HL Deb 31 March 1925 vol 60 cc852-5

LORD LAMINGTON had given Notice to ask His Majesty's Government whether they will have an inquiry on the different systems of disinterested management of licensed houses, and in particular on the licensing system in Carlisle, as was agreed to by His Majesty's Government last July and accepted by this House without a Division; and to move for Papers. The noble Lord said: My Lords, I will do no more than ask the Question which stands in my name. I had not in any case, apart from the lateness of the hour, intended to raise a debate, but I added a Motion for Papers because last July, when I asked a Question of similar purport, it led to a rather prolonged debate, and in case such an eventuality occurred again I wished to give myself a right of reply. As circumstances are, I will ask my Question without moving for Papers.


My Lords, my noble friend is, I think, quite right in saying that it is not necessary to trouble your Lordships at great length upon this matter, which was very fully discussed last year. He will not be surprised to learn that His Majesty's Government are prepared to grant this Inquiry. I had almost hoped that I might be ready to submit to your Lordships this evening the terms of reference which they were prepared to accept. This is not yet quite possible, but I should like to say that it will be appropriate to limit the Inquiry to the specific matters which my noble friend mentions. He will remember that in the debate last year a view was held in certain quarters of your Lordships' House that the Inquiry might be enlarged, but I think the general feeling of the House was expressed by those of us who were then sitting upon that Bench and resisted anything like an extension of the Inquiry on every ground, and notably that it would lead to quite unnecessary controversy and that if you burdened the Inquiry with a very large reference, the result would be to suffocate it. Consequently I desire to say, in order to prevent any misunderstanding, that when your Lordships see the terms of reference you will recognise that we have practically limited them to the actual matters which my noble friend mentions in his Question. With that very small explanation, I merely have to say that the answer to my noble friend's Question is in the affirmative.


My Lords, last summer, when this matter became practical, the noble Marquess and I were at one upon the desirability of this Inquiry, and I think we had some communications about its wording. There is only one point I wish to make with regard to his remarks. I quite agree with him that to have this Inquiry in a form which would lead it to run into everything all over the field would be disastrous. It will die away if you give it too much body. But on the other hand, it may he that disinterested management, as you have it, for instance, in Carlisle, might be too narrow a subject if you kept to it altogether. You might want to know about other forms of disinterested management and whether there were certain minor improvements which you could add to it. Accordingly, I would express the hope that when the noble Marquess proposes his terms of reference they will be drawn in such a way as not to tie the Committee too tightly, but will leave them free to consider these improvements without going into the whole subject-matter of the field.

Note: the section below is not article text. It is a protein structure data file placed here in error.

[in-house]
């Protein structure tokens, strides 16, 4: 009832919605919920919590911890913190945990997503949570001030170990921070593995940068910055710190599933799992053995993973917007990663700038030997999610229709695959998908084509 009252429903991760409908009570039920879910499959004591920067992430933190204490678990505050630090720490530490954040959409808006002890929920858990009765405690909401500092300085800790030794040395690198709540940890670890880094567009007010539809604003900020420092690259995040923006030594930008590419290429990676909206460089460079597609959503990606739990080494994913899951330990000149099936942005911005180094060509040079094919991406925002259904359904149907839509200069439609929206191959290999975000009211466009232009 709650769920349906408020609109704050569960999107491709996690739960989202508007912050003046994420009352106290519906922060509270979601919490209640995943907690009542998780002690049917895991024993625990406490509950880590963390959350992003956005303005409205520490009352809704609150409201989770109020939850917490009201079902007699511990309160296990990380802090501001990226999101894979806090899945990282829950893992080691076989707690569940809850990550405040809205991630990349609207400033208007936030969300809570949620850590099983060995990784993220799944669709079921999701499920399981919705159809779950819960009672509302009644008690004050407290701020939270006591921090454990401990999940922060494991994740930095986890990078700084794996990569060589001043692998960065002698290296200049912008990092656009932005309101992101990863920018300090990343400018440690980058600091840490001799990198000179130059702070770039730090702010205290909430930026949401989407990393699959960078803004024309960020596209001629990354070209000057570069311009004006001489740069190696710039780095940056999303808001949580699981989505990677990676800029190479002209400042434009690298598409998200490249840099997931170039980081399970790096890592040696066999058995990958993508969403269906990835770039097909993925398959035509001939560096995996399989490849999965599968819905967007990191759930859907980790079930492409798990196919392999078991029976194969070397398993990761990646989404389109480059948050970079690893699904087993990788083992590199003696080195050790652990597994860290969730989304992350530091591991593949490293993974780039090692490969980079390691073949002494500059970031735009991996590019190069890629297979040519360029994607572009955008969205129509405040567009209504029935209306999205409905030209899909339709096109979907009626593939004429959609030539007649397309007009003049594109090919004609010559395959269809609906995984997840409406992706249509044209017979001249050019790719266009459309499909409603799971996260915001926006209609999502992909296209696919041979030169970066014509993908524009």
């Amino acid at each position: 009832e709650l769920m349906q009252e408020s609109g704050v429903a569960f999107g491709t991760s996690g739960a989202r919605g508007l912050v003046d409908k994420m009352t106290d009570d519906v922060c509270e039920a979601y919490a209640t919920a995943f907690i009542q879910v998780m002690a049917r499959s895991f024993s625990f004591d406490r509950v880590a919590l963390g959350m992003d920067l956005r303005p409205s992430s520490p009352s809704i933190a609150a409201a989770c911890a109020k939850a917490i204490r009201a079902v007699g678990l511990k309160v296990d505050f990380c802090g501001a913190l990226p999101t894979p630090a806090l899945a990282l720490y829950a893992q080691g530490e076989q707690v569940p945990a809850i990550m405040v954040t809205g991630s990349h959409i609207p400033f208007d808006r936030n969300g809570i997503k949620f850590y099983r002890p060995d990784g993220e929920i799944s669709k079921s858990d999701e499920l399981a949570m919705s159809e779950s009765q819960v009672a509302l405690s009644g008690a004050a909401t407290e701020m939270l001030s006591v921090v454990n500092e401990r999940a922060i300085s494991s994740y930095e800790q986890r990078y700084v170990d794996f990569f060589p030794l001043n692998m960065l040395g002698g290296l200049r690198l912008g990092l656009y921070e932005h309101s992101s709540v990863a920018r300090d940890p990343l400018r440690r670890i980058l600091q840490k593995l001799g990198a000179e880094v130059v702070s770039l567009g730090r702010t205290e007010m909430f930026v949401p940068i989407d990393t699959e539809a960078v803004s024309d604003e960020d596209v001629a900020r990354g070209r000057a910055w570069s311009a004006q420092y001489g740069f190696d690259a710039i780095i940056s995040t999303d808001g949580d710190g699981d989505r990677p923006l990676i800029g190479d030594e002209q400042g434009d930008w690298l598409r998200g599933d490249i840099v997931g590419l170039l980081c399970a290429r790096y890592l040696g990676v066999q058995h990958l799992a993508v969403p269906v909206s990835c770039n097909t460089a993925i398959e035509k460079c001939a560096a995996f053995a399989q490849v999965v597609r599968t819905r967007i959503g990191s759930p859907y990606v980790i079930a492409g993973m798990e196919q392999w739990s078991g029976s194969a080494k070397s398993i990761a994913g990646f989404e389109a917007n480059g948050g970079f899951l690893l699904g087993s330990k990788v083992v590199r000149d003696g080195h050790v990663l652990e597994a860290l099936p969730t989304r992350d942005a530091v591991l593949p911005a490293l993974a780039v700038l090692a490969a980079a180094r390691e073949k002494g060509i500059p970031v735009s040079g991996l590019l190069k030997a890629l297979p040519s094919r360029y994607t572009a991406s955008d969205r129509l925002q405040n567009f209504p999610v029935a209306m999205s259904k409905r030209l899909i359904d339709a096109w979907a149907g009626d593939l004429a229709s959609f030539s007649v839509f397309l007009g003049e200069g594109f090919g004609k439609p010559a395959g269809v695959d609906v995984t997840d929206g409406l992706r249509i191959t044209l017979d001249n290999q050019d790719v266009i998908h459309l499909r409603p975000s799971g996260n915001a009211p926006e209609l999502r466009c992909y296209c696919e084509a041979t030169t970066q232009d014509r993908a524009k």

My Lords, I think that it would be very desirable that the Inquiry should be as limited as possible. As regards disinterested management in Scandinavia, and elsewhere, we have abundant material already upon which to form a judgment. I should hope that the Inquiry would not be specially directed to the Carlisle area, because there is an excrescence there on Government control in the shape of the manufacture of liquor, which I think it will be well that the Government should avoid doing. In Scotland you have two areas where the manufacture of liquor is not a part of the undertaking, and where you find, as in Carlisle, an example of disinterested management as compared with management for private gain.

There has been some movement towards bringing pressure upon the Government to dispose of the Carlisle area, and probably other areas under their control, and to dispose of them to the trade. That, I think, would be undesirable, because these three areas afford most valuable object lessons, and it is in order to point the results of these three interesting experiments that it is so desirable to have an Inquiry. I am very glad indeed that the Inquiry is to be undertaken, because it would be a great misfortune if these three areas disappeared without an inquiry into the results. I think that these three areas will afford a very substantial field for inquiry, and that it would be quite easy to compare the results obtained Tinder Government control with the results under the ordinary system of retailing liquor for private gain in the surrounding district.


I am glad to hear the reply of the noble Marquess. I am, however, not quite sure, with reference to Carlisle, whether the noble Viscount wished to have excluded the Government supply of liquor.


No, I was only pointing out that in the Carlisle area the question of Government control was complicated by the manufacture of liquor, which I think most of us regard as an unnecessary excrescence.


I am glad to hear the explanation of the noble Viscount.